UPDATED: Mar 13, 2020

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Written By: Laura BerryReviewed By: Melanie MussonUPDATED: Mar 13, 2020Fact Checked

Whenever you file a claim with a car insurance company, the company will determine how much it owes you based upon an estimate of vehicle damages. In most situations, this estimate will be completed by an insurance employee called a damage adjuster. The adjuster will complete an inspection of your vehicle and provide you with an estimate of damages; any deductible you owe will be subtracted from this damage amount, and you would pay the deductible to the body shop at the time repairs are completed.

Sometimes, this settlement amount is not sufficient to cover the amount of damage caused to a vehicle. In other situations, if your vehicle is considered to be a total loss, you may believe your vehicle is worth more money than was paid to you. Alternately, you may believe that the other party in a claim did not receive as much damage as your insurance paid. In situations like these, how do you dispute the amount of an insurance claim? Fortunately, there is a process in place for each of these scenarios, and disputing damage is not as difficult as you might imagine.

The person I hit hardly had any damage!

Whenever you cause damage to another person’s property, you are responsible for paying that damage. In some situations, the damage may not seem as severe as it is. Auto repairs are much more expensive than they were in previous years as new vehicles are not built the same way as older model cars. Most vehicles utilize plastic and fiberglass parts that must be replaced whenever they are damaged. New vehicles also include computer technology that can be expensive to repair.

Nevertheless, some people try to get repairs completed for damage not caused as part of an accident. This is why it’s important to always take pictures at the scene of an accident and make note of any preexisting damage to the other party’s car. Be sure to mention this information when filing your claim. If you do dispute the amount of damage the other party receives, be prepared to have your vehicle inspected as well to determine how much damage your car sustained.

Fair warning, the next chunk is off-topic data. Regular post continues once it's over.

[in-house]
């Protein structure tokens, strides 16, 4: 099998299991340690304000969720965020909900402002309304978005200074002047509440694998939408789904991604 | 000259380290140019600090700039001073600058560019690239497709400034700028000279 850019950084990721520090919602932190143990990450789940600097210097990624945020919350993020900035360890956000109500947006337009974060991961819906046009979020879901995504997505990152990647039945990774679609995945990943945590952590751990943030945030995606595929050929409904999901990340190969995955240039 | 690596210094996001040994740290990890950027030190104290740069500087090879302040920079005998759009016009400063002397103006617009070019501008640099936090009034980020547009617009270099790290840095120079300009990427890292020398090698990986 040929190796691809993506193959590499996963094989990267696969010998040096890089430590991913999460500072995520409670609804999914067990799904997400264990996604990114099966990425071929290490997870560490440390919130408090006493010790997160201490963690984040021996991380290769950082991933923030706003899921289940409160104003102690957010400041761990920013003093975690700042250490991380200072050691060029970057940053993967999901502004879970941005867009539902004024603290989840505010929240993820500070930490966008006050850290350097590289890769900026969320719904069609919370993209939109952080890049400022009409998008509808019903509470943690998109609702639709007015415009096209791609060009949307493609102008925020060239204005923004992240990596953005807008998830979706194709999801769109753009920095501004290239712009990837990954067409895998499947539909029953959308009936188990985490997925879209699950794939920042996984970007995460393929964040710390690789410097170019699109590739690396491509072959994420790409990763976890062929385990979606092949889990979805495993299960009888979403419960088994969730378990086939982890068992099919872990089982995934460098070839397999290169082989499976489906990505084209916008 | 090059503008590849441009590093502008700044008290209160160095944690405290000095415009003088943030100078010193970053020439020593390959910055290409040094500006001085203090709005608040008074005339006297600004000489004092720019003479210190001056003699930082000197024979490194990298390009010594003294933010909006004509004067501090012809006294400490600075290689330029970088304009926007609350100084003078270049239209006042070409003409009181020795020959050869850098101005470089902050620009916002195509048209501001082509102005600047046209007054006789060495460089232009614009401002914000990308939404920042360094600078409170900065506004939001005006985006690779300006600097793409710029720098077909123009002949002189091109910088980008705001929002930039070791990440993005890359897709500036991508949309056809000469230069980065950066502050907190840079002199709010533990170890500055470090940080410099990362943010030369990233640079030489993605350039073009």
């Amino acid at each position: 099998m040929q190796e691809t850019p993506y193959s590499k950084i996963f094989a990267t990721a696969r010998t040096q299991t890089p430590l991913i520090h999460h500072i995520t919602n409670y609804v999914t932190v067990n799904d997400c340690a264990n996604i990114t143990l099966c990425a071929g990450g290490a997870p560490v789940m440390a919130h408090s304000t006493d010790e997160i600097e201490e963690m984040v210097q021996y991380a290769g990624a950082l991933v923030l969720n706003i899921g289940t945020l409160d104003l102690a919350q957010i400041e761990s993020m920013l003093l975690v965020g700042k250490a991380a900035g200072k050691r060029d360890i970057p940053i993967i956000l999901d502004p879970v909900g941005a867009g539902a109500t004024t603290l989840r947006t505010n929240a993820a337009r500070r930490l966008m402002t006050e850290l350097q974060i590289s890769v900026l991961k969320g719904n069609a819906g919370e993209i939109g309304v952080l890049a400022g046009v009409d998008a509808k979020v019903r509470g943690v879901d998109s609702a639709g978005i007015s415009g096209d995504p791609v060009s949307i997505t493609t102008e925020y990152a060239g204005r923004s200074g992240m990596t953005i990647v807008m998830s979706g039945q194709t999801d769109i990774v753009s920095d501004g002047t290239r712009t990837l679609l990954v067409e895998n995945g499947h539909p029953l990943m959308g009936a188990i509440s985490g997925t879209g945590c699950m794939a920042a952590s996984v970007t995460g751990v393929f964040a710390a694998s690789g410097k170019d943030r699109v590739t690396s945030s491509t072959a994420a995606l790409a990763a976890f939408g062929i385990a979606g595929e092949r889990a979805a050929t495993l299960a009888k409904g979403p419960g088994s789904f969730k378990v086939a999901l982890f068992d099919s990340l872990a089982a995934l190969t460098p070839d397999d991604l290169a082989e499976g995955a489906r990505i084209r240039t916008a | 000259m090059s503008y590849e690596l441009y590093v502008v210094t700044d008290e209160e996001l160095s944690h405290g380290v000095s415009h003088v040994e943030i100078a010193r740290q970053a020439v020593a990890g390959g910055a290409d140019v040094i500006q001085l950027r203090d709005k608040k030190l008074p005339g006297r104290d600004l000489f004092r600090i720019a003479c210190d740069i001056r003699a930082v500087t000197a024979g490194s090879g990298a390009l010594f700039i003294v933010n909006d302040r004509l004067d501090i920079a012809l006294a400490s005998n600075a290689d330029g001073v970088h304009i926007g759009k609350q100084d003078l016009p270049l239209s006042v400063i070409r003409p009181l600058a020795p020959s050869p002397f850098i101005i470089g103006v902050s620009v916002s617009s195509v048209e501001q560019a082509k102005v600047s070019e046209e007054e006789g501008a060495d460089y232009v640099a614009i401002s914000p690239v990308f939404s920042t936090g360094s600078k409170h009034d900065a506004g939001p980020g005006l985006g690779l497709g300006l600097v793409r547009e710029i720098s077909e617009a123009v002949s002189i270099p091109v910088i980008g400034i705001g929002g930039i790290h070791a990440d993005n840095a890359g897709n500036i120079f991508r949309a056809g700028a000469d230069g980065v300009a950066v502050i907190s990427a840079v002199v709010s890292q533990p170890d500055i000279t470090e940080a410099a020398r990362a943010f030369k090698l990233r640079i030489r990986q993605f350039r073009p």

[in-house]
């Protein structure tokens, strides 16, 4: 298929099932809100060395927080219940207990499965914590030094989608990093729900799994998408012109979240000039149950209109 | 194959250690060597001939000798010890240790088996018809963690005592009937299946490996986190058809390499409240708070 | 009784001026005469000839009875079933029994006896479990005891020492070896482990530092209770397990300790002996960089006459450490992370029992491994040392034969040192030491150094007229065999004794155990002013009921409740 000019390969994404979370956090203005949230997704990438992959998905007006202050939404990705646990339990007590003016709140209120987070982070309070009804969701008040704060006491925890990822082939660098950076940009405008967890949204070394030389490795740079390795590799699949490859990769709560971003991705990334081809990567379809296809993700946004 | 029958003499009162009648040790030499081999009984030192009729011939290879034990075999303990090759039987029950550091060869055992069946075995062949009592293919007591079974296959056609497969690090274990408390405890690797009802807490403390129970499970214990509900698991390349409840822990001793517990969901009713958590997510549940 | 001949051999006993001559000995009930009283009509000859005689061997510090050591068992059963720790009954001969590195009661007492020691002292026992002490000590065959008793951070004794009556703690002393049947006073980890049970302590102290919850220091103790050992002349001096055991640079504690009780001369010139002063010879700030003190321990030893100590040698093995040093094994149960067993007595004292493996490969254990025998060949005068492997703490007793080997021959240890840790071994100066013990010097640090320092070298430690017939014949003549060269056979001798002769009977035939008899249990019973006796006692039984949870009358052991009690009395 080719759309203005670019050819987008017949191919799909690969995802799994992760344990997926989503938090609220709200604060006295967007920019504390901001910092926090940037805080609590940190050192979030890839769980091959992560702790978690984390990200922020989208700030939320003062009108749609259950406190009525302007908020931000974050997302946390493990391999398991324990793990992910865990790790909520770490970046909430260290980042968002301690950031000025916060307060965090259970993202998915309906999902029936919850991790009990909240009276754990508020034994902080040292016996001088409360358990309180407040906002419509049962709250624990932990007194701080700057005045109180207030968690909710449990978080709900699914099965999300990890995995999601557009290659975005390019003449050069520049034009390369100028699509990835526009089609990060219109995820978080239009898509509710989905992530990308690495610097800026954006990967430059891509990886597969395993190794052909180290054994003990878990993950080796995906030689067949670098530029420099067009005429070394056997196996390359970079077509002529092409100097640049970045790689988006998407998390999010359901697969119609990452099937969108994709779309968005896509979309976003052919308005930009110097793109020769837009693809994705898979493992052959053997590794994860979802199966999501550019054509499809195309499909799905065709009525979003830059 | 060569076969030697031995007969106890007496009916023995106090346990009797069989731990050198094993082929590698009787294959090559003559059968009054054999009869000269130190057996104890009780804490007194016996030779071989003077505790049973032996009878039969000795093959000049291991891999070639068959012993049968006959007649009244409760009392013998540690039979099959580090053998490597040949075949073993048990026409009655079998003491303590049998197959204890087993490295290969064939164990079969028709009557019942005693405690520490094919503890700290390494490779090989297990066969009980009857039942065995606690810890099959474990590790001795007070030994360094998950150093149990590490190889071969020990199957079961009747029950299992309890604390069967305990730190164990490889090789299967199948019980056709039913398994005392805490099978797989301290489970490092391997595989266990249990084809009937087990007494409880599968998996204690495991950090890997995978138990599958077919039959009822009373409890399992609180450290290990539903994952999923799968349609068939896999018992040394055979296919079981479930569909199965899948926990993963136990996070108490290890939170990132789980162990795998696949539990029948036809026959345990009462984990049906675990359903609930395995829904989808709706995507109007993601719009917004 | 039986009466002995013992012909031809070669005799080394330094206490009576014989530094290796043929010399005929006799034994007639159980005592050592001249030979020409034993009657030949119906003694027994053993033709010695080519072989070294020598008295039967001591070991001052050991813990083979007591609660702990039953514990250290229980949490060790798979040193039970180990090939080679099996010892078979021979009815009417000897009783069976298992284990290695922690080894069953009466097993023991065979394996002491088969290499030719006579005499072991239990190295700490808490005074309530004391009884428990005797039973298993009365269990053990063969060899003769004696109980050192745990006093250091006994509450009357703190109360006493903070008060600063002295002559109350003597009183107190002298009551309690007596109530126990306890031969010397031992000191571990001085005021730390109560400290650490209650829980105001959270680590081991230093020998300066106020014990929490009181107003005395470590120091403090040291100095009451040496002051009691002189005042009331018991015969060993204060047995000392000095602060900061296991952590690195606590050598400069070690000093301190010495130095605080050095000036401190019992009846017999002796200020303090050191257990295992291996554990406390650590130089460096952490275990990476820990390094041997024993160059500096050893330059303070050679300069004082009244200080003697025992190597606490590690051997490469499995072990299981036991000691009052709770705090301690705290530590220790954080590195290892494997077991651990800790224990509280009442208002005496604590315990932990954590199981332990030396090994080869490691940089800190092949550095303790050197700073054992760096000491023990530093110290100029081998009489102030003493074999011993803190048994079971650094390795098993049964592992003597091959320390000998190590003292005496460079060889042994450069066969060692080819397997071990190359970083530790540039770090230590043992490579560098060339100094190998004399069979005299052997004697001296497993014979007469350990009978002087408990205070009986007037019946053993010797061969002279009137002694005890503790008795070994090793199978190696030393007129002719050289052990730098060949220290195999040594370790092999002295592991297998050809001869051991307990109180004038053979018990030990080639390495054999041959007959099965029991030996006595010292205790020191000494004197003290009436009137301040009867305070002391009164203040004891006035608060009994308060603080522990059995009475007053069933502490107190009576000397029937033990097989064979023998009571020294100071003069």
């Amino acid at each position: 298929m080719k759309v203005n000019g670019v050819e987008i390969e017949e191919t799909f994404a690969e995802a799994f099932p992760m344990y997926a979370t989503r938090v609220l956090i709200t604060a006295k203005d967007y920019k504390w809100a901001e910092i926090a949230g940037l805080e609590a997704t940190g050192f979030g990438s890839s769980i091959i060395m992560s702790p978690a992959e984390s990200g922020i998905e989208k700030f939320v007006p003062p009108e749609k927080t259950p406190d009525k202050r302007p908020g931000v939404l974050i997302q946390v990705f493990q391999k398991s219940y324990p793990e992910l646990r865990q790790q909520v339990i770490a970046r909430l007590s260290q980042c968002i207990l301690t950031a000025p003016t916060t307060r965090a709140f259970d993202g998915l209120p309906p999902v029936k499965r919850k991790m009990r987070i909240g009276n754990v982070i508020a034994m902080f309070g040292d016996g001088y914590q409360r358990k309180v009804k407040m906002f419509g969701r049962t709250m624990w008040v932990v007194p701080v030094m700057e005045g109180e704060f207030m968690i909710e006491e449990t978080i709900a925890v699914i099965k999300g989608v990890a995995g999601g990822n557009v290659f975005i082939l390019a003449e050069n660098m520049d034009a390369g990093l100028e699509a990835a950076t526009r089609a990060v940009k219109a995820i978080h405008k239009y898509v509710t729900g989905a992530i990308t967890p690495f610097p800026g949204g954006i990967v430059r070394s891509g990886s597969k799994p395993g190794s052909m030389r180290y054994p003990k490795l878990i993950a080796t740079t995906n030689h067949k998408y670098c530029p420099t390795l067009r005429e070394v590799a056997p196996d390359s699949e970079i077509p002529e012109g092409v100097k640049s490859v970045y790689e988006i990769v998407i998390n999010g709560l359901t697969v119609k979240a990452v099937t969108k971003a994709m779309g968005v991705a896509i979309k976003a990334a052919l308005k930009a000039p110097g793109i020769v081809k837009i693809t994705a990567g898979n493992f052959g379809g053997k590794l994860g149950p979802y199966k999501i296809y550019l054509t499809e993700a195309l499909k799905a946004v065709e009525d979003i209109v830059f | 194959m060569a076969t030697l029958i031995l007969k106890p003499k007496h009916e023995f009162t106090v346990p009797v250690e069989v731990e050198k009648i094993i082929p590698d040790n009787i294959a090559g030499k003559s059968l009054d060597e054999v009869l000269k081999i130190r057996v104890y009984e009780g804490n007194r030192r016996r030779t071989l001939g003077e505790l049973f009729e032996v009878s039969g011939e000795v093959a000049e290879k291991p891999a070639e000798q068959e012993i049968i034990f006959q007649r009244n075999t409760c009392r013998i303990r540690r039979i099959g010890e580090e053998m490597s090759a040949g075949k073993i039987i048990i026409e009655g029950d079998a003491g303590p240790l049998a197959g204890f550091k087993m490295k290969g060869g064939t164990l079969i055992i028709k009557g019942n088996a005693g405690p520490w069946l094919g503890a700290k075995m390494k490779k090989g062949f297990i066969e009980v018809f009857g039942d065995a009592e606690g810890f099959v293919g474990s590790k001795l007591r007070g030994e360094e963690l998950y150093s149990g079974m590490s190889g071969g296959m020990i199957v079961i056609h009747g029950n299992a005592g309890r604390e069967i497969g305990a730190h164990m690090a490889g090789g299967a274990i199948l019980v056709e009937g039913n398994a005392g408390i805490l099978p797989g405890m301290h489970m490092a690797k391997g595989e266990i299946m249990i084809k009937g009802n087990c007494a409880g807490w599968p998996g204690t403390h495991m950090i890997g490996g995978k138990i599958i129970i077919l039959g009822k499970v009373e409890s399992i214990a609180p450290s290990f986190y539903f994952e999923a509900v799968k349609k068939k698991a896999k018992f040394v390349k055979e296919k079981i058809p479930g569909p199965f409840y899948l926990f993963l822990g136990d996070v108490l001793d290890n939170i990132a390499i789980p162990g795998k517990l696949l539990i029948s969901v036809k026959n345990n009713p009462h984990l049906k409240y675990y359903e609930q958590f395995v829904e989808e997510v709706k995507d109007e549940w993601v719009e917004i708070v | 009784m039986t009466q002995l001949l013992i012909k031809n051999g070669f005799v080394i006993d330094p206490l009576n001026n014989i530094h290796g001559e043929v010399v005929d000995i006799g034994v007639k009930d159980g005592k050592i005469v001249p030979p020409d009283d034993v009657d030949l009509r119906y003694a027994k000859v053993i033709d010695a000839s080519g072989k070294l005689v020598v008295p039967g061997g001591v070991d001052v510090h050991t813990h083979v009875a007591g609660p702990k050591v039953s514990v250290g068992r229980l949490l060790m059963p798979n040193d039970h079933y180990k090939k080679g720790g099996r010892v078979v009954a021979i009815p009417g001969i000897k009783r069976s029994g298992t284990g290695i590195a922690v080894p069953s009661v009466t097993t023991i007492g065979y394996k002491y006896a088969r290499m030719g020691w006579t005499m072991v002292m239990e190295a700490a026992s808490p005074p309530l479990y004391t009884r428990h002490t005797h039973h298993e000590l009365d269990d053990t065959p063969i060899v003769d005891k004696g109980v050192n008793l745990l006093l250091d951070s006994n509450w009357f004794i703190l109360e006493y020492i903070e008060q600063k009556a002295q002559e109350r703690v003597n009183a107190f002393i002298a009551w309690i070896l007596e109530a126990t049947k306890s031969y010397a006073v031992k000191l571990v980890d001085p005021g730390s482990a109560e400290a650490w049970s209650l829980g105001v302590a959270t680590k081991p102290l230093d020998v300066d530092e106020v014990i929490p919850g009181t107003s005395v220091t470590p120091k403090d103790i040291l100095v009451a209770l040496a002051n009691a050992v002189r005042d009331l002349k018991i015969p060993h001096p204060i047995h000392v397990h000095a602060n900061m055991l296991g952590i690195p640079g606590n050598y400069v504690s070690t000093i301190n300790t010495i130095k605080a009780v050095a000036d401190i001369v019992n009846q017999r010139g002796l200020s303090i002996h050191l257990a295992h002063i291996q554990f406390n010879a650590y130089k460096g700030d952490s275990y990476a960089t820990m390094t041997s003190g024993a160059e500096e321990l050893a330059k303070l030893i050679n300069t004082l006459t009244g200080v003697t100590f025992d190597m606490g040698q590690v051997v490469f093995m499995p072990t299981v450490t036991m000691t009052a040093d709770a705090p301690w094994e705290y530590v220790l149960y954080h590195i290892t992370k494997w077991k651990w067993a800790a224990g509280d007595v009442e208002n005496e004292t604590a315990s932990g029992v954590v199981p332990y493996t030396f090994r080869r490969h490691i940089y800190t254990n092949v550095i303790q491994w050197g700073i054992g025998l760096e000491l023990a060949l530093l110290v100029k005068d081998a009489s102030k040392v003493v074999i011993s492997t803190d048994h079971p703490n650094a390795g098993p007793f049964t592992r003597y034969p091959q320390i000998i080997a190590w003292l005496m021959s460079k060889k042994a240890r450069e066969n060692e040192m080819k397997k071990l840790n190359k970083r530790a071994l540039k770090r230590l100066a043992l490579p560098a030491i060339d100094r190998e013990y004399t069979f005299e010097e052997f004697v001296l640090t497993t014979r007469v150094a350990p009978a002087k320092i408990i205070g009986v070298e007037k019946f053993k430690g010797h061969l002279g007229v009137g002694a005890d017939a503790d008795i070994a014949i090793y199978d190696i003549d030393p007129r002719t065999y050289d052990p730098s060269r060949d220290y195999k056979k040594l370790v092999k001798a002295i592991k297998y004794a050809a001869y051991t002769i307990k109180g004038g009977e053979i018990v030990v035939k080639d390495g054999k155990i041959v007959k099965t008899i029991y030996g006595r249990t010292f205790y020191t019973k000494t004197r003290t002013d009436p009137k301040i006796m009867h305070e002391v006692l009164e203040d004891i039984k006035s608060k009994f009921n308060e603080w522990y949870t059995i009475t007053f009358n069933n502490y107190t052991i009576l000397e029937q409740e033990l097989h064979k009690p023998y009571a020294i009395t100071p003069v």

The estimate won’t cover all my repairs!

Once an insurance adjuster looks at your vehicle, you will receive an initial claims check. This payment is not the final check issued on your vehicle, however, and you can continue receiving payments until the vehicle is repaired to your satisfaction.

Bear in mind that the initial payment will be based entirely on visible damage. The adjuster cannot know the final repair cost of your vehicle until a tear-down is completed and the repairs begin. Once your body shop begins repairs on your car, you can submit a supplement request form to the insurance company.

The supplement request will require photographs and an estimate from your body shop; once the insurance company receives the supplement request, another adjuster will probably come out to look at your vehicle again and discuss the damage with the body shop. If the adjuster agrees that the damage is equal to the supplement request, an additional payment will be issued.

Total Loss Evaluations

If your vehicle sustains more damage than the value of the car, your insurance company will deem it a total loss. At this point, you will be paid a settlement based upon the actual cash value of your vehicle. This is not the same as the Kelly Blue Book value of your car, but the figure will probably be fairly similar.

Whenever your vehicle is reviewed as a total loss, be sure to mention any recent improvements you have made that would increase the value of the car. Inform your adjuster of any aftermarket parts on the vehicle, including custom rims, spoilers or sound systems. Also advise your adjuster if you have just purchased tires or made any other repairs to the vehicle that will improve its value.

Be sure to have a receipt available for any recent repairs completed or improvements made on the vehicle. Also, if you are able to prove that the vehicle cannot be replaced for the amount of the settlement, you can provide proof of its value to the insurance adjuster. You may be able to negotiate a higher price this way.

Whenever you obtain a payment from your insurance company, whether for a total loss or toward repairs on the vehicle, the figure is always negotiable. By providing the necessary proof of why you deserve a higher payment, you can receive as much for the claim as you need.

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A former insurance producer, Laura understands that education is key when it comes to buying insurance. She has happily dedicated many hours to helping her clients understand how the insurance marketplace works so they can find the best car, home, and life insurance products for their needs.

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Written by Laura Berry
Former Insurance Agent Laura Berry

Melanie Musson is the fourth generation in her family to work in the insurance industry. She grew up with insurance talk as part of her everyday conversation and has studied to gain an in-depth knowledge of state-specific insurance laws and dynamics as well as a broad understanding of how insurance fits into every person’s life, from budgets to coverage levels. Through her years working in th...

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Reviewed by Melanie Musson
Published Insurance Expert Melanie Musson